Beyond Brushing and Flossing: What More Can You Do?
If you brush and floss your teeth, but you are still getting oral issues like cavities, you may wonder if there is more you can do. Your dentist will always let you know what more you can do in your specific case. However, there are oral health care basics that you can always add into your oral hygiene routine. Those include mouthwash, fluoride treatments, cosmetic dentistry options and more. Here are some tips you can use to go beyond your brushing and flossing!
Brushing and Flossing
Do you brush and floss your teeth every day? Twice a day? The American Dental Association recommends that every person (even infants and toddlers) should brush their teeth at least twice a day or more to keep their mouth healthy. That brushing should be done for at least 2 minutes at a time with ADA-approved toothpaste and a toothbrush that fits the size of the mouth.
Small children and infants will need the help of parents to brush and floss morning and night and will need help flossing once enough teeth come into the mouth. Flossing should be done 1-2 times a day along with brushing, as flossing reaches about 40% of tooth surfaces brushing misses.
Studies have found that at least 3 in 10 millennials only brush their teeth once a day and flossing is done much less often. However, these two habits are key to having a good mouth. You simply can’t skip them if you want to keep your teeth. That’s because your mouth is constantly making plaque when you eat and drink. Sugars in your food and drink will mix with mouth bacteria, creating that sticky, clear film of plaque that coats the teeth.
It can be unsightly without good oral hygiene, but because plaque is so acidic, it will break up the minerals of your teeth and decay them from the inside out. That is how a cavity forms, how infections reach the center of your teeth, how patients end up losing teeth and developing oral health diseases. Skip all those issues with good brushing and flossing at home!
Adding to Your Routine
You may already be a pro at brushing and flossing and still you get cavities. What more can you do? Start adding in other oral health routines! Mouthwash is a great one to add alongside brushing and flossing. Not all mouthwash is the same. Make sure you check labels to see if your mouthwash needs to be diluted before use. Some are meant to freshen breath by killing odor-causing bacteria, while others will be geared towards cavity prevention, treating gum disease or other oral health issues.
Children generally should steer clear of mouthwash, as many types contain alcohol or similar substances that you wouldn’t want a child to accidentally swallow. However, they are completely safe for teens and adults that want to do more than just brushing and flossing. Most brands will prescribe a specific amount of mouthwash that you can measure out in the lid of the mouthwash container. Swish for 30 seconds unless otherwise directed by a label.
You may feel fresher breath already because of the bacteria-fighting action of the mouthwash. Users will want to wait about 30 minutes after mouthwash use to eat or drink. This is because many brands contain fluoride that will work best to protect the teeth if it has had 30 minutes to coat the teeth without food or drink interference.
Fluoride: How Can It Help?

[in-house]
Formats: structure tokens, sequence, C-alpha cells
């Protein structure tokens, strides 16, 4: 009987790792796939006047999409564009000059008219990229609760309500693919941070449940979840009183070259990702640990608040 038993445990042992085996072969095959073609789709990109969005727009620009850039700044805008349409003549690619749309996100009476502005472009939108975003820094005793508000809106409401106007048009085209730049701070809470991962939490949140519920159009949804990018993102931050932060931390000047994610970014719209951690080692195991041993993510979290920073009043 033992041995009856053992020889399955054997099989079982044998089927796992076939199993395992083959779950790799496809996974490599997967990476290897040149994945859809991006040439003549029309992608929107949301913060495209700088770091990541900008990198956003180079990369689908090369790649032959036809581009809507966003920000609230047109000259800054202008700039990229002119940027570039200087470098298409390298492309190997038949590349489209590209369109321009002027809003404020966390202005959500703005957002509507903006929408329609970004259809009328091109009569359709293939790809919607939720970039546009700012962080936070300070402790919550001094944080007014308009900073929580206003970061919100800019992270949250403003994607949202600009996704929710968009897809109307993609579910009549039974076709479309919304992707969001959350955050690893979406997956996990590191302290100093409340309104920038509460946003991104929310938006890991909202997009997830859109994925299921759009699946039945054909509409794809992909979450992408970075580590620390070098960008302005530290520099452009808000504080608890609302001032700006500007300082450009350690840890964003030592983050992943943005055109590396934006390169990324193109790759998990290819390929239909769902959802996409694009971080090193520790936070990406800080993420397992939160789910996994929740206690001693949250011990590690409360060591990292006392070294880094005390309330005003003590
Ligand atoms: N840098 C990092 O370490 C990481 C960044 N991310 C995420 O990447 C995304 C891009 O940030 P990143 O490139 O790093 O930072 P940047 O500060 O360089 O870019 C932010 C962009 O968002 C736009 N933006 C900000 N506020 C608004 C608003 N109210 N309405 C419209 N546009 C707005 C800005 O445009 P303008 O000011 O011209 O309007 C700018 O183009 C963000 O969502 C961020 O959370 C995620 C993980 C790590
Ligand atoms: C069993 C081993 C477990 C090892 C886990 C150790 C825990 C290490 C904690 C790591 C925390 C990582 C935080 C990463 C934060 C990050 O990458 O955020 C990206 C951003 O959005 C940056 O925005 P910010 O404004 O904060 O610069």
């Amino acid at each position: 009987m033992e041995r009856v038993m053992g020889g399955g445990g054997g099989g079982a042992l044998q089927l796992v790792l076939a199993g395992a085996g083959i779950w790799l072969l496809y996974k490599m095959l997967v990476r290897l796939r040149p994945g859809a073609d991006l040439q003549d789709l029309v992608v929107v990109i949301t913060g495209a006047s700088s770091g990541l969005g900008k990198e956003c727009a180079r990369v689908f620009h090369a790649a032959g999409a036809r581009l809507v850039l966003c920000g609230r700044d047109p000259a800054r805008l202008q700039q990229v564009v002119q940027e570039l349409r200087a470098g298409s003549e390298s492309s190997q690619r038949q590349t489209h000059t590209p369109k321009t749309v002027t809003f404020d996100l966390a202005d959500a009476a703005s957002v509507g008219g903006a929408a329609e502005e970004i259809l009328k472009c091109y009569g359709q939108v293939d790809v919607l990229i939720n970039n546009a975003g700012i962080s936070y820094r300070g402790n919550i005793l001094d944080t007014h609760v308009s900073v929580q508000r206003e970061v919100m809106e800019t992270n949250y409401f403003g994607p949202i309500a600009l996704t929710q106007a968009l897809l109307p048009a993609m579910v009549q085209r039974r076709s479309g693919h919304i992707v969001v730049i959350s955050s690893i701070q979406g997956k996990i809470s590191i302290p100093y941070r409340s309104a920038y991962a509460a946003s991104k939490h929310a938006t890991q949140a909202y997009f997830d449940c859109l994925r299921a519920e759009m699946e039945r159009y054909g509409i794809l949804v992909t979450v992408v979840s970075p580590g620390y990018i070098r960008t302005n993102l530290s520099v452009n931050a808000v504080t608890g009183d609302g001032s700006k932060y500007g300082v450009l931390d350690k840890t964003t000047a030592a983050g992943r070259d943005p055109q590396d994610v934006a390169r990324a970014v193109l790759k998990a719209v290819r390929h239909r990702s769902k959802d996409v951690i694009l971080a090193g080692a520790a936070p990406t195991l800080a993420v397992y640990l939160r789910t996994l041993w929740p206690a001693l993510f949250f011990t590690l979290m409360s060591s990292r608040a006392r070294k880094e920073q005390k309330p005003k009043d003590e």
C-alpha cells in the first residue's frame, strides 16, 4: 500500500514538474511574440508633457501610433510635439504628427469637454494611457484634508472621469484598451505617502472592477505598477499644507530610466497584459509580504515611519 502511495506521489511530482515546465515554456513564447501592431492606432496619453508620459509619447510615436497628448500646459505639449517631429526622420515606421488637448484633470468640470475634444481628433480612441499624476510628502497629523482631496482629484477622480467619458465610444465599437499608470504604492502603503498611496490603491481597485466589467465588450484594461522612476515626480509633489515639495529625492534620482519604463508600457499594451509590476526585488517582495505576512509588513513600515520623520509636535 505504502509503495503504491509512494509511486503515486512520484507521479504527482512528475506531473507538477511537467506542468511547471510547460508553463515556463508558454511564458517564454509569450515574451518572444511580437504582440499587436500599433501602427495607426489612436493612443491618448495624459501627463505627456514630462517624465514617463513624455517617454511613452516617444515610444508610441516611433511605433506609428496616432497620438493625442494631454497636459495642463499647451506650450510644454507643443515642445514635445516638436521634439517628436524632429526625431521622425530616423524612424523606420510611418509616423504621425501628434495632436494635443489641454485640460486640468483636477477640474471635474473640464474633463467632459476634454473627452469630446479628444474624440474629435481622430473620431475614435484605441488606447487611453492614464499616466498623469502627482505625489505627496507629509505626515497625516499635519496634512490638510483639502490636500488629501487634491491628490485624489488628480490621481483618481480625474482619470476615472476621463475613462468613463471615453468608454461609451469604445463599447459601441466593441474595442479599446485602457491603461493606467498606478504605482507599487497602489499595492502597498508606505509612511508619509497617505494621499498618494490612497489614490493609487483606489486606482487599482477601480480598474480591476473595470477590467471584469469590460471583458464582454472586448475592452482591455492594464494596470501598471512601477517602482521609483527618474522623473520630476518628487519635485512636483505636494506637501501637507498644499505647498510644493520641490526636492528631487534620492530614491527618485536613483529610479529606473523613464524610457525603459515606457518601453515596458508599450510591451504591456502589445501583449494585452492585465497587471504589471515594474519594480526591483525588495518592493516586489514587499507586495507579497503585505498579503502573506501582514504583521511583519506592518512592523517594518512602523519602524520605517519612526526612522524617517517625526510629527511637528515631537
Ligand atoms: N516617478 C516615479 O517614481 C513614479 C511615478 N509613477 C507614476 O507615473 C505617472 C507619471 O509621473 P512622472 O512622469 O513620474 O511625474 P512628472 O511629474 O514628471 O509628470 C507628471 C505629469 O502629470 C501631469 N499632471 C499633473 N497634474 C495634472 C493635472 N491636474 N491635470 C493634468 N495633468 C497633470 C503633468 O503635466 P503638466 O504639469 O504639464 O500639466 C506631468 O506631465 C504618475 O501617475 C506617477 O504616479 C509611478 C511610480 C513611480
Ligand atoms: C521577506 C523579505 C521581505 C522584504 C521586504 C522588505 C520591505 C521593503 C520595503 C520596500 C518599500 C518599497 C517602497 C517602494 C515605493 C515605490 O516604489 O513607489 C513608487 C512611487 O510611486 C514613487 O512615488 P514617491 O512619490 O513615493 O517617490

Fluoride is a naturally-occurring mineral found in the earth’s crust. Because of that, fluoride is also found in many foods that grow in the ground such as green leafy vegetables. Public water sources in the U.S. contain fluoride, as the United States government has added it to the drinking water for cavity prevention. Since that addition, the amount of people getting cavities has gone down more than 25%.
Fluoride was originally discovered in the 1930s to be a substance that protected the teeth and reduced the risk of decay from acids and bacteria in the mouth. At dental appointments, your dental cleaning will likely end with a quick fluoride treatment to help strengthen your teeth. For patients that are more prone to cavities (young children, teens, those with oral diseases), treatments may be needed at home. Your dentist can prescribe you fluoride treatments you can easily do at home. However, many mouthwashes and toothpastes will come fortified with fluoride as well.
Visiting the Dentist
Seeing your dentist is perhaps the most important habit you can establish besides brushing and flossing your teeth. That’s because only a dentist is qualified to find the presence of tooth decay, gum disease and other oral diseases and treat them properly. Studies—such as one by the National Institutes of Health—have found that tooth decay is the #1 most “prevalent chronic disease” Americans face. Gum disease is a close second even though this disease affects 64.7 million American adults.
The American Dental Association has made various statements about the importance of dentistry and frequent dental visits. “Frequent” means every 6 months or every 3-4 if you have oral health diseases. These appointments are so important to your health that many insurance plans will cover biannual exams and dental cleanings. However, studies show that only about 65% of people (at least in the U.S.) are actually visiting a dentist each year. Often, that’s only one time. That percentage of people is starting to go down, and children tend to see the dentist even less. It’s no wonder oral health problems affect so many.
If you want to do more for your oral health, make sure you and your family go to your biannual dental visits. Doing so can help your dentist find tooth decay, oral cancer, gum disease, infections and more before they become large or severe. If you have yet to schedule your dental appointment this year, you can do so by calling Dr. Ania’s office at 303-443-0998!